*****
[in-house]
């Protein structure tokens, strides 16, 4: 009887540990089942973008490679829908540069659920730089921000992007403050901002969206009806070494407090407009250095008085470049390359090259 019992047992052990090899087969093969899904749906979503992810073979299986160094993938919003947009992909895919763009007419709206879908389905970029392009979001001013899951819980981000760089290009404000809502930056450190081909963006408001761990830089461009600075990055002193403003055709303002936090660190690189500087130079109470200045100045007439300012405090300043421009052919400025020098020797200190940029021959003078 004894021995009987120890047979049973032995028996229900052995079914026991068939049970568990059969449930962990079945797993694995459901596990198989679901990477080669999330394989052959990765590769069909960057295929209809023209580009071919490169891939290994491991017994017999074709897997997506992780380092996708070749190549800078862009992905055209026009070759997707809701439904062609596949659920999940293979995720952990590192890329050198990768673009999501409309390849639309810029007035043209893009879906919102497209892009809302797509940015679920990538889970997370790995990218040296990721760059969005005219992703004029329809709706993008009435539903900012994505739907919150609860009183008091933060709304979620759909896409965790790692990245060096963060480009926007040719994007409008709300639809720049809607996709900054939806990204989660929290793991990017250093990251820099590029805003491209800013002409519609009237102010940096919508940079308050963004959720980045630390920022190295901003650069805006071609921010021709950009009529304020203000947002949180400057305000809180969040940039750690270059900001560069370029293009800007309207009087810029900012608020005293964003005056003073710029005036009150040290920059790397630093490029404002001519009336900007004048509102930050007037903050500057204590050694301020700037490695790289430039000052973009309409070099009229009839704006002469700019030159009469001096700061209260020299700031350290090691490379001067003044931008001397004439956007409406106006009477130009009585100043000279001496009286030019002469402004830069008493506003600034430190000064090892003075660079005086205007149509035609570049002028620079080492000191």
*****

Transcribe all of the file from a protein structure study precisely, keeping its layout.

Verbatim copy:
[in-house]
């Protein structure tokens, strides 16, 4: 009887540990089942973008490679829908540069659920730089921000992007403050901002969206009806070494407090407009250095008085470049390359090259 019992047992052990090899087969093969899904749906979503992810073979299986160094993938919003947009992909895919763009007419709206879908389905970029392009979001001013899951819980981000760089290009404000809502930056450190081909963006408001761990830089461009600075990055002193403003055709303002936090660190690189500087130079109470200045100045007439300012405090300043421009052919400025020098020797200190940029021959003078 004894021995009987120890047979049973032995028996229900052995079914026991068939049970568990059969449930962990079945797993694995459901596990198989679901990477080669999330394989052959990765590769069909960057295929209809023209580009071919490169891939290994491991017994017999074709897997997506992780380092996708070749190549800078862009992905055209026009070759997707809701439904062609596949659920999940293979995720952990590192890329050198990768673009999501409309390849639309810029007035043209893009879906919102497209892009809302797509940015679920990538889970997370790995990218040296990721760059969005005219992703004029329809709706993008009435539903900012994505739907919150609860009183008091933060709304979620759909896409965790790692990245060096963060480009926007040719994007409008709300639809720049809607996709900054939806990204989660929290793991990017250093990251820099590029805003491209800013002409519609009237102010940096919508940079308050963004959720980045630390920022190295901003650069805006071609921010021709950009009529304020203000947002949180400057305000809180969040940039750690270059900001560069370029293009800007309207009087810029900012608020005293964003005056003073710029005036009150040290920059790397630093490029404002001519009336900007004048509102930050007037903050500057204590050694301020700037490695790289430039000052973009309409070099009229009839704006002469700019030159009469001096700061209260020299700031350290090691490379001067003044931008001397004439956007409406106006009477130009009585100043000279001496009286030019002469402004830069008493506003600034430190000064090892003075660079005086205007149509035609570049002028620079080492000191």